In particular, the parts of alarm recovery program 51 executed by gateway interface device 24 may be configured as control interface agent 54 by a configuration program (not shown) as taught in co-pending U.S. patent application, Ser. No. 10/194,380, filed on Jul. 12, 2002 and entitled Control Interface Agents
By way of example, the alarm recovery device and method of the present invention will be described for the case where process 25 is for the control of a burner. For this example, non-native device 34 is assumed to be a temperature sensor that senses temperature of the combustion chamber of the burner, and non-native device 36 is assumed to be an adjustable valve that controls the flow rate of fuel to the burner. Also, it is assumed that nonnative device 34 is controlled by control interface agent 54 and that appropriate parts of recovery program 51 are configured in control interface agent 54 as depicted by reference numeral 51 in FIG. 1.
The non-native control devices 34 and 36 tend to have more intelligence than native control device 32. That is, non-native control devices 34 and 36 act as mini-controllers, in the sense that they are capable of running input and/or output operations or possibly control operations. For example, non-native devices 34 and 36 are capable of maintaining a status record of various alarm states.
Referring to FIG. 3, a table 60 depicts a status of eight different alarm conditions, each corresponding to a specific value of an alarm for non-native device 34. As process 25 runs, non-native device 34 monitors the temperature of the combustion chamber and records the alarm state values identified as enabled in table 60. When an alarm state value changes, a notification message is provided via gateway interface device 24 to computer 22. The notification message has a priority that is high relative to other messages of a supervisory nature. That is, the notification message is sent ahead of supervisory messages.
Notification manager program 50 in computer 22 maintains a list of only the active alarm state values of non-native device 34, which is updated according to the notification messages. That is, the notification manager program 50 maintains a list of only active alarm state values. A condition that goes inactive is deleted because, e.g., in a 30,000 point system, there might be 250,000 possible alarm conditions. Rarely will more than a few hundred alarm conditions be active simultaneously. Thus, finding an alarm that cleared (return-to-normal) is a challenge, as it no longer regenerates.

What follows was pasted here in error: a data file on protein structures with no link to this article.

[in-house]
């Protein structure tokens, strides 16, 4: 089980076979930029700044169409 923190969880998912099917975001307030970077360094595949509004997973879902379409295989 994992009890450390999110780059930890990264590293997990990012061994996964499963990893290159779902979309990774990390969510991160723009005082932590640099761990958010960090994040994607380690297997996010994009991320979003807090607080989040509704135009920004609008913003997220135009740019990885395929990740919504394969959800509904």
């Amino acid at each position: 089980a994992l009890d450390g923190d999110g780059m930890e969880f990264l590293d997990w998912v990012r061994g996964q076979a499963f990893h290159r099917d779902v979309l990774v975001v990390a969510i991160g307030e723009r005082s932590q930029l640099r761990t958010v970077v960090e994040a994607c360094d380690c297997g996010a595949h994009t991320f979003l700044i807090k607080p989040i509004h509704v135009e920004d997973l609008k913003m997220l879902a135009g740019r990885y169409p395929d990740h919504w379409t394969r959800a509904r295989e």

When there is a communication failure with non-native device 34, for example, no notification messages can be sent or received by computer 22. This affects the integrity of the alarm state value list maintained by notification manager program 50. The alarm recovery procedure of the present invention is initiated to restore the communication and to correct the alarm state value list in computer 22 to current alarm state values.
Notification manager 50 recognizes that communication has been restored to non-native device 34 either by software or manually. Upon this recognition, notification manager 50 takes a first step by requesting alarm recovery procedure 51 and control interface agent 54 to regenerate the alarm states of non-native device 34. In response, a second step is executed on control interface agent 54 to advise notification manager 50 that its current set of notifications from non-native device 34 are questionable.
In a third step, control interface agent 54 reads and saves current values of all alarm disable states of non-native device 34. During this time period, new alarm conditions may occur and result in notifications. Also, preexisting alarm conditions may return to normal and result in return-to-normal notifications. Control interface agent 54 forwards these notifications to notification manager 50.
In a fourth step, control interface agent 54 sets all alarm disable states of non-native device 34 that were enabled to a disable state. As a result, any existing alarm conditions in non-native device 34 will return to normal and are required to issue return-to-normal notifications.
In a fifth step, control interface agent 54 enters a wait mode so as to allow non-native device 34 to generate return-to-normal notifications. These are notifications that the alarms have been cleared (transitioned to the inactive state). Since these notifications are irrelevant, they are not forwarded to notification manager 50.
In a sixth step, control interface agent 54 resets the alarm disable states of non-native device 34 to the original values saved during the third step. Non-native device 34 responds to the sixth step to generate alarm notifications corresponding to conditions that currently exist and are enabled. It is to be noted that the currently active alarm states may have become active any time since the loss of communications until this point. Also, a new alarm condition may become active during this process. Symmetrically, the currently inactive alarm states may have become inactive any time since the loss of communication until this point. Also, a pre-existing alarm condition may become inactive (return-to-normal) during this process.